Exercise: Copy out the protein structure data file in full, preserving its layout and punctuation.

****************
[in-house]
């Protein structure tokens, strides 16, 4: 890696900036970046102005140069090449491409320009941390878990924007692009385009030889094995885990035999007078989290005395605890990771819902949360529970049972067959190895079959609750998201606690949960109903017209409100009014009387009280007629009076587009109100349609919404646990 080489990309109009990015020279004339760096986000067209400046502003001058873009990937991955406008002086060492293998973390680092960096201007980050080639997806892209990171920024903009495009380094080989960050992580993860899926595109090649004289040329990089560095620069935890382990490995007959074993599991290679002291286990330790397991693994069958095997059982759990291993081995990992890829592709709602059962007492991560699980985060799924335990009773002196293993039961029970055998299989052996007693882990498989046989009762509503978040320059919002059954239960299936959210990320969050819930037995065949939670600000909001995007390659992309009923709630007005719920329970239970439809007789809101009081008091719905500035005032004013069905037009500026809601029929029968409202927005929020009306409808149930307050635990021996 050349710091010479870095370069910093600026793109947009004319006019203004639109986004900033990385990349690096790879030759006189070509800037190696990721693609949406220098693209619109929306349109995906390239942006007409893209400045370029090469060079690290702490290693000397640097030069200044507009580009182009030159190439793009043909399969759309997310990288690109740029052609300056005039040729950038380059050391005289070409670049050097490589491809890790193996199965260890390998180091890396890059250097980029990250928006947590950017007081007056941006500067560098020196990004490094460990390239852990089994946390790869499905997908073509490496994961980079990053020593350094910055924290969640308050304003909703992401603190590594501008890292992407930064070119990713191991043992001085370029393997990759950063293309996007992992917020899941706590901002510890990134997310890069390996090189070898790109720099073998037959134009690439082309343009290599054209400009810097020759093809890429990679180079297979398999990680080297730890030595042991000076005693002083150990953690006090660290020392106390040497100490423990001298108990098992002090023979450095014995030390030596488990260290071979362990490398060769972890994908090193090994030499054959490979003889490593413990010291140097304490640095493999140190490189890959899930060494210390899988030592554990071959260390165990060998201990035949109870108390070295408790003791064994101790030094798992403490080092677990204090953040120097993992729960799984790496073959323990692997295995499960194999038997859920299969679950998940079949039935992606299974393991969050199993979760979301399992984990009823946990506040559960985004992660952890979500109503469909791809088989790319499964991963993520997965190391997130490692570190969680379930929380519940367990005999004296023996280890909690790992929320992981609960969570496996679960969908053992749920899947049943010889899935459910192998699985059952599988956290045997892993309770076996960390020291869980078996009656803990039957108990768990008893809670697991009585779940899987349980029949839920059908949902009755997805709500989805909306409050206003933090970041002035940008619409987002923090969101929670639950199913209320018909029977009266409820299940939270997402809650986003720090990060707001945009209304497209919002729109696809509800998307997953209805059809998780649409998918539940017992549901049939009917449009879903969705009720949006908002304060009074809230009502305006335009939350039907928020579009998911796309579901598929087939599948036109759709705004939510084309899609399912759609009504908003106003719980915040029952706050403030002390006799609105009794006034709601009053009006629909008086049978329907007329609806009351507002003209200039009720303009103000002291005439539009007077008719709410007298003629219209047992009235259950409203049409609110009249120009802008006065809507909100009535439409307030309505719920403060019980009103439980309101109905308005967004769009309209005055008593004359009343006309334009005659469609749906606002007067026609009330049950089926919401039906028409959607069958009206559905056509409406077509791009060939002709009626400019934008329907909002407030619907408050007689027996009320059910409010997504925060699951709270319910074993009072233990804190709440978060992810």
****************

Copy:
[in-house]
């Protein structure tokens, strides 16, 4: 890696900036970046102005140069090449491409320009941390878990924007692009385009030889094995885990035999007078989290005395605890990771819902949360529970049972067959190895079959609750998201606690949960109903017209409100009014009387009280007629009076587009109100349609919404646990 080489990309109009990015020279004339760096986000067209400046502003001058873009990937991955406008002086060492293998973390680092960096201007980050080639997806892209990171920024903009495009380094080989960050992580993860899926595109090649004289040329990089560095620069935890382990490995007959074993599991290679002291286990330790397991693994069958095997059982759990291993081995990992890829592709709602059962007492991560699980985060799924335990009773002196293993039961029970055998299989052996007693882990498989046989009762509503978040320059919002059954239960299936959210990320969050819930037995065949939670600000909001995007390659992309009923709630007005719920329970239970439809007789809101009081008091719905500035005032004013069905037009500026809601029929029968409202927005929020009306409808149930307050635990021996 050349710091010479870095370069910093600026793109947009004319006019203004639109986004900033990385990349690096790879030759006189070509800037190696990721693609949406220098693209619109929306349109995906390239942006007409893209400045370029090469060079690290702490290693000397640097030069200044507009580009182009030159190439793009043909399969759309997310990288690109740029052609300056005039040729950038380059050391005289070409670049050097490589491809890790193996199965260890390998180091890396890059250097980029990250928006947590950017007081007056941006500067560098020196990004490094460990390239852990089994946390790869499905997908073509490496994961980079990053020593350094910055924290969640308050304003909703992401603190590594501008890292992407930064070119990713191991043992001085370029393997990759950063293309996007992992917020899941706590901002510890990134997310890069390996090189070898790109720099073998037959134009690439082309343009290599054209400009810097020759093809890429990679180079297979398999990680080297730890030595042991000076005693002083150990953690006090660290020392106390040497100490423990001298108990098992002090023979450095014995030390030596488990260290071979362990490398060769972890994908090193090994030499054959490979003889490593413990010291140097304490640095493999140190490189890959899930060494210390899988030592554990071959260390165990060998201990035949109870108390070295408790003791064994101790030094798992403490080092677990204090953040120097993992729960799984790496073959323990692997295995499960194999038997859920299969679950998940079949039935992606299974393991969050199993979760979301399992984990009823946990506040559960985004992660952890979500109503469909791809088989790319499964991963993520997965190391997130490692570190969680379930929380519940367990005999004296023996280890909690790992929320992981609960969570496996679960969908053992749920899947049943010889899935459910192998699985059952599988956290045997892993309770076996960390020291869980078996009656803990039957108990768990008893809670697991009585779940899987349980029949839920059908949902009755997805709500989805909306409050206003933090970041002035940008619409987002923090969101929670639950199913209320018909029977009266409820299940939270997402809650986003720090990060707001945009209304497209919002729109696809509800998307997953209805059809998780649409998918539940017992549901049939009917449009879903969705009720949006908002304060009074809230009502305006335009939350039907928020579009998911796309579901598929087939599948036109759709705004939510084309899609399912759609009504908003106003719980915040029952706050403030002390006799609105009794006034709601009053009006629909008086049978329907007329609806009351507002003209200039009720303009103000002291005439539009007077008719709410007298003629219209047992009235259950409203049409609110009249120009802008006065809507909100009535439409307030309505719920403060019980009103439980309101109905308005967004769009309209005055008593004359009343006309334009005659469609749906606002007067026609009330049950089926919401039906028409959607069958009206559905056509409406077509791009060939002709009626400019934008329907909002407030619907408050007689027996009320059910409010997504925060699951709270319910074993009072233990804190709440978060992810």